I mused the other day about how everything tastes so good here. “It’s all that sun,” A said, visiting us yesterday on his family’s usual weekly jaunt to civilization, as they’ve dubbed the charms of Ametlla. I have to agree with him: the intense brilliance of the sun works miracles on the fruits and vegetables grown around here.
But there is also such a thing as spirits of place. These same fruits and vegetables, were they to be transported to Bonn or Leamington Spa, say, would not taste the same. Same produce, totally different eating environment. I remember the same experience with wonderful Welsh lamb some years ago when I was still living in England: taken back to Warwickshire, roasted in the exact same way, its flavour was but a shadow of how our first taste of it was, eaten within site of the sea in a little holiday cottage. And my neighbour, Welsh-born and bred, also had the very same experience, such that she has never brought back any lamb from her hometown. Who knows what causes the change in taste: it’s only about two hours’ drive and kept in a cooler, it shouldn’t suffer unduly from the trip. And one doesn’t really expect meat to behave in that way. Go bad, yes; but lose flavour?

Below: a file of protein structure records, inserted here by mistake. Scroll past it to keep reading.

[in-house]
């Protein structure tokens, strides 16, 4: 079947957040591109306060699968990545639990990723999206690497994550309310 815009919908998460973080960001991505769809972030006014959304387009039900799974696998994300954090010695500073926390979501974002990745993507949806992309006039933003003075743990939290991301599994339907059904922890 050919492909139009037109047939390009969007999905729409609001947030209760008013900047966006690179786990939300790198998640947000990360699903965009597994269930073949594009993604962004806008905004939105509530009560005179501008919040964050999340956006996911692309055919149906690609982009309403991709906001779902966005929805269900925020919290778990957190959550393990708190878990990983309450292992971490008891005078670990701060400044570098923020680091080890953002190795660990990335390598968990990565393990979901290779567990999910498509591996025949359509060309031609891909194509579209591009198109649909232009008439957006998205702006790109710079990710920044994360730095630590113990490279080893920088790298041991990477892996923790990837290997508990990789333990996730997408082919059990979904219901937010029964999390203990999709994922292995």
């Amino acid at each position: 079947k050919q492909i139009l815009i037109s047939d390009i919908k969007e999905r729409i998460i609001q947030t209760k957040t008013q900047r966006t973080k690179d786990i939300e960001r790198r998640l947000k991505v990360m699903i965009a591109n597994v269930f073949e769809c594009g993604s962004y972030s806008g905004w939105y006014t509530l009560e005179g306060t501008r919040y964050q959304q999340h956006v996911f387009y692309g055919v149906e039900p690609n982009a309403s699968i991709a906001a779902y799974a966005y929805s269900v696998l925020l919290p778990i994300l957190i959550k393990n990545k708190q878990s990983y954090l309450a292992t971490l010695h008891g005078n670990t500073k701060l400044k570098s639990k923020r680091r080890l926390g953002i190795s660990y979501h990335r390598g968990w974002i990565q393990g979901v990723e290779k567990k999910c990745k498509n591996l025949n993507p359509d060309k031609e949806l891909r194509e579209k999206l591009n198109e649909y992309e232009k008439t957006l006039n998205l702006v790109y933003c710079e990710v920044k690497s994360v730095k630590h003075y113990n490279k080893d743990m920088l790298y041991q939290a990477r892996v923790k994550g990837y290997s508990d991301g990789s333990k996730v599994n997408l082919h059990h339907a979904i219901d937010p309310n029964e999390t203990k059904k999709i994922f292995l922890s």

What’s brought this on? I’ve had a perfume called Un Jardin en Méditerranée (A Garden in the Mediterranean) for some time in Bonn but had rarely worn it. I’d bought it because it reminded me a little of the scents that fig trees and their leaves exude in the sun. Hard to describe, but it’s warm and inviting, and one that you get when you’re in the shade of a fig tree in the middle of summer. But in Bonn, it smelled harsh and artificial and so chemical that I almost ended up ditching it. I’m glad I brought it with me to Ametlla after all. I thought I’d give Un Jardin en Méditerranée another chance one bright sunny day. And to my amazement, that harsh chemical artificial scent that had put me off it all these years was not perceptible at all. Truly astonishing!
Here in the Mediterranean, a scent called Un Jardin en Méditerranée is in its true element; it’s at home. Perhaps with perfumes as well, there is such a thing as the right place to sense them properly, to sense them as they were meant to be sensed. In cold, usually grey and drizzly Bonn, surely even I could have foreseen that a scent such as Un Jardin en Méditerranée did not have a chance…? (Even if I’d bought it whimsically expecting to be transported there for a brief whiff of a garden with figs ripening in the sun.)
I do find these discoveries about taste and, now, scent quite intriguing. What is it about places that affects our senses so?